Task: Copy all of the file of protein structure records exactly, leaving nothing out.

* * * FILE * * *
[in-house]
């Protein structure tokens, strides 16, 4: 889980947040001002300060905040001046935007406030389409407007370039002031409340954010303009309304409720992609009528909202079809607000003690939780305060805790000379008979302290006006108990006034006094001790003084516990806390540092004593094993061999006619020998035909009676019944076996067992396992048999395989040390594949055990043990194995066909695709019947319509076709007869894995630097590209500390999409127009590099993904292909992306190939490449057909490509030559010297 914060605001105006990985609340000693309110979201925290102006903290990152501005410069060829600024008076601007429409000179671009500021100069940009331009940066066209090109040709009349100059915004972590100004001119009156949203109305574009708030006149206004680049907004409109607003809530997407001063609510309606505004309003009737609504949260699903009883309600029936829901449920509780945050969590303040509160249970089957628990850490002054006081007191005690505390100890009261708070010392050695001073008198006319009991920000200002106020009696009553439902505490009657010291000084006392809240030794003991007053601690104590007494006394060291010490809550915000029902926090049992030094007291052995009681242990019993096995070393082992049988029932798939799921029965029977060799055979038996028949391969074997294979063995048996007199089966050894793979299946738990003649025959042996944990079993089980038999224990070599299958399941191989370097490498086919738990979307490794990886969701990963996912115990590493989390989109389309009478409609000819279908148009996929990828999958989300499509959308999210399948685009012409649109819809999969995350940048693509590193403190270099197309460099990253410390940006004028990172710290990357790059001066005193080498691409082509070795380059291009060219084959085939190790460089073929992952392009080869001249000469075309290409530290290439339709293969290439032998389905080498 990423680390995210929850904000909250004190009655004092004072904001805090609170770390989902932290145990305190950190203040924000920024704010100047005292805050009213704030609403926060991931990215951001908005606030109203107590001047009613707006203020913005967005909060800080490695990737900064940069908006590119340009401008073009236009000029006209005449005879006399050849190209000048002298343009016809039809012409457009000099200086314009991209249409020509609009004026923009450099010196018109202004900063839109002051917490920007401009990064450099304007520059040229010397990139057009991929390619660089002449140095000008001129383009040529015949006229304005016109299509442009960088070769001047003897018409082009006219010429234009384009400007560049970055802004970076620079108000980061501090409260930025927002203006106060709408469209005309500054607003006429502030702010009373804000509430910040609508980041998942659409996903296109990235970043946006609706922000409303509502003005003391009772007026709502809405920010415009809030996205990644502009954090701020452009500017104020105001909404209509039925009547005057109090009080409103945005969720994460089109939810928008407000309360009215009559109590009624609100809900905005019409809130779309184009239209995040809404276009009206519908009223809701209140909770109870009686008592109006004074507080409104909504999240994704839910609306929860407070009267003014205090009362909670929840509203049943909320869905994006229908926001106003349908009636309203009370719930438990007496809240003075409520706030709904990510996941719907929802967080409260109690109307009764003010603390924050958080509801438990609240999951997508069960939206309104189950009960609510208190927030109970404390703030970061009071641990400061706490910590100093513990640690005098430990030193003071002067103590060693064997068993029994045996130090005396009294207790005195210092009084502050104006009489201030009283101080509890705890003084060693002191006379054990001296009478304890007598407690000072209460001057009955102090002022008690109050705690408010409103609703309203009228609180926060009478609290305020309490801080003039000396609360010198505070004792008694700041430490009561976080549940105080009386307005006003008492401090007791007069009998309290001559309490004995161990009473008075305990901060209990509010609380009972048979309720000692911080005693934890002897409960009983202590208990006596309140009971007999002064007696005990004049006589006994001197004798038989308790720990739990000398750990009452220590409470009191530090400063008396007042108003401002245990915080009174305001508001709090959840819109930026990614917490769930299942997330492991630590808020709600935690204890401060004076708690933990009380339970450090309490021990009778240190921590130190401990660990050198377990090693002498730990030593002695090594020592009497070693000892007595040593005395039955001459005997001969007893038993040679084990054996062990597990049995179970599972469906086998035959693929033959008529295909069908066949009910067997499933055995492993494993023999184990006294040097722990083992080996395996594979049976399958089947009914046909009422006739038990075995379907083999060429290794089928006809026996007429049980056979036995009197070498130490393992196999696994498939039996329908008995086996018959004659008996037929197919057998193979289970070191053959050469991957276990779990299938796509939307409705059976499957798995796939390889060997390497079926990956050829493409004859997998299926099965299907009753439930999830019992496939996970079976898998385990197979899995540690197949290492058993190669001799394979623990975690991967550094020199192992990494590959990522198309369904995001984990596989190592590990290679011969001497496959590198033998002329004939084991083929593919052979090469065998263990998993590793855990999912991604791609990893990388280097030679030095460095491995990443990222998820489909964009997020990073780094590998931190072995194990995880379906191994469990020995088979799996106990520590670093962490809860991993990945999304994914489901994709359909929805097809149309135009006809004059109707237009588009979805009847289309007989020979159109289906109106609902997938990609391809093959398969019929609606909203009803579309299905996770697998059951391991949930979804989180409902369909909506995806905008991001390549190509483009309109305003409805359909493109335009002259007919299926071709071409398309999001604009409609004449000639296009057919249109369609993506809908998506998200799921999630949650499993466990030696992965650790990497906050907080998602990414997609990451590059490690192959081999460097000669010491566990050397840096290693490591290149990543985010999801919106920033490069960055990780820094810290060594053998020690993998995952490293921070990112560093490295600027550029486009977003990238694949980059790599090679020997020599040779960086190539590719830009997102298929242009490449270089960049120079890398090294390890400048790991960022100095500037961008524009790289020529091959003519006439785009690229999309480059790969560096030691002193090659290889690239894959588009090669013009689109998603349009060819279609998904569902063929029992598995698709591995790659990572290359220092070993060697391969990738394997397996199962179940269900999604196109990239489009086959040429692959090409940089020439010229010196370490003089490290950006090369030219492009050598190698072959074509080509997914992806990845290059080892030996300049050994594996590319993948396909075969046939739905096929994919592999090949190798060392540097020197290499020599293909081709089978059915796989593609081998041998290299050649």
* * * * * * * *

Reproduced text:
[in-house]
């Protein structure tokens, strides 16, 4: 889980947040001002300060905040001046935007406030389409407007370039002031409340954010303009309304409720992609009528909202079809607000003690939780305060805790000379008979302290006006108990006034006094001790003084516990806390540092004593094993061999006619020998035909009676019944076996067992396992048999395989040390594949055990043990194995066909695709019947319509076709007869894995630097590209500390999409127009590099993904292909992306190939490449057909490509030559010297 914060605001105006990985609340000693309110979201925290102006903290990152501005410069060829600024008076601007429409000179671009500021100069940009331009940066066209090109040709009349100059915004972590100004001119009156949203109305574009708030006149206004680049907004409109607003809530997407001063609510309606505004309003009737609504949260699903009883309600029936829901449920509780945050969590303040509160249970089957628990850490002054006081007191005690505390100890009261708070010392050695001073008198006319009991920000200002106020009696009553439902505490009657010291000084006392809240030794003991007053601690104590007494006394060291010490809550915000029902926090049992030094007291052995009681242990019993096995070393082992049988029932798939799921029965029977060799055979038996028949391969074997294979063995048996007199089966050894793979299946738990003649025959042996944990079993089980038999224990070599299958399941191989370097490498086919738990979307490794990886969701990963996912115990590493989390989109389309009478409609000819279908148009996929990828999958989300499509959308999210399948685009012409649109819809999969995350940048693509590193403190270099197309460099990253410390940006004028990172710290990357790059001066005193080498691409082509070795380059291009060219084959085939190790460089073929992952392009080869001249000469075309290409530290290439339709293969290439032998389905080498 990423680390995210929850904000909250004190009655004092004072904001805090609170770390989902932290145990305190950190203040924000920024704010100047005292805050009213704030609403926060991931990215951001908005606030109203107590001047009613707006203020913005967005909060800080490695990737900064940069908006590119340009401008073009236009000029006209005449005879006399050849190209000048002298343009016809039809012409457009000099200086314009991209249409020509609009004026923009450099010196018109202004900063839109002051917490920007401009990064450099304007520059040229010397990139057009991929390619660089002449140095000008001129383009040529015949006229304005016109299509442009960088070769001047003897018409082009006219010429234009384009400007560049970055802004970076620079108000980061501090409260930025927002203006106060709408469209005309500054607003006429502030702010009373804000509430910040609508980041998942659409996903296109990235970043946006609706922000409303509502003005003391009772007026709502809405920010415009809030996205990644502009954090701020452009500017104020105001909404209509039925009547005057109090009080409103945005969720994460089109939810928008407000309360009215009559109590009624609100809900905005019409809130779309184009239209995040809404276009009206519908009223809701209140909770109870009686008592109006004074507080409104909504999240994704839910609306929860407070009267003014205090009362909670929840509203049943909320869905994006229908926001106003349908009636309203009370719930438990007496809240003075409520706030709904990510996941719907929802967080409260109690109307009764003010603390924050958080509801438990609240999951997508069960939206309104189950009960609510208190927030109970404390703030970061009071641990400061706490910590100093513990640690005098430990030193003071002067103590060693064997068993029994045996130090005396009294207790005195210092009084502050104006009489201030009283101080509890705890003084060693002191006379054990001296009478304890007598407690000072209460001057009955102090002022008690109050705690408010409103609703309203009228609180926060009478609290305020309490801080003039000396609360010198505070004792008694700041430490009561976080549940105080009386307005006003008492401090007791007069009998309290001559309490004995161990009473008075305990901060209990509010609380009972048979309720000692911080005693934890002897409960009983202590208990006596309140009971007999002064007696005990004049006589006994001197004798038989308790720990739990000398750990009452220590409470009191530090400063008396007042108003401002245990915080009174305001508001709090959840819109930026990614917490769930299942997330492991630590808020709600935690204890401060004076708690933990009380339970450090309490021990009778240190921590130190401990660990050198377990090693002498730990030593002695090594020592009497070693000892007595040593005395039955001459005997001969007893038993040679084990054996062990597990049995179970599972469906086998035959693929033959008529295909069908066949009910067997499933055995492993494993023999184990006294040097722990083992080996395996594979049976399958089947009914046909009422006739038990075995379907083999060429290794089928006809026996007429049980056979036995009197070498130490393992196999696994498939039996329908008995086996018959004659008996037929197919057998193979289970070191053959050469991957276990779990299938796509939307409705059976499957798995796939390889060997390497079926990956050829493409004859997998299926099965299907009753439930999830019992496939996970079976898998385990197979899995540690197949290492058993190669001799394979623990975690991967550094020199192992990494590959990522198309369904995001984990596989190592590990290679011969001497496959590198033998002329004939084991083929593919052979090469065998263990998993590793855990999912991604791609990893990388280097030679030095460095491995990443990222998820489909964009997020990073780094590998931190072995194990995880379906191994469990020995088979799996106990520590670093962490809860991993990945999304994914489901994709359909929805097809149309135009006809004059109707237009588009979805009847289309007989020979159109289906109106609902997938990609391809093959398969019929609606909203009803579309299905996770697998059951391991949930979804989180409902369909909506995806905008991001390549190509483009309109305003409805359909493109335009002259007919299926071709071409398309999001604009409609004449000639296009057919249109369609993506809908998506998200799921999630949650499993466990030696992965650790990497906050907080998602990414997609990451590059490690192959081999460097000669010491566990050397840096290693490591290149990543985010999801919106920033490069960055990780820094810290060594053998020690993998995952490293921070990112560093490295600027550029486009977003990238694949980059790599090679020997020599040779960086190539590719830009997102298929242009490449270089960049120079890398090294390890400048790991960022100095500037961008524009790289020529091959003519006439785009690229999309480059790969560096030691002193090659290889690239894959588009090669013009689109998603349009060819279609998904569902063929029992598995698709591995790659990572290359220092070993060697391969990738394997397996199962179940269900999604196109990239489009086959040429692959090409940089020439010229010196370490003089490290950006090369030219492009050598190698072959074509080509997914992806990845290059080892030996300049050994594996590319993948396909075969046939739905096929994919592999090949190798060392540097020197290499020599293909081709089978059915796989593609081998041998290299050649």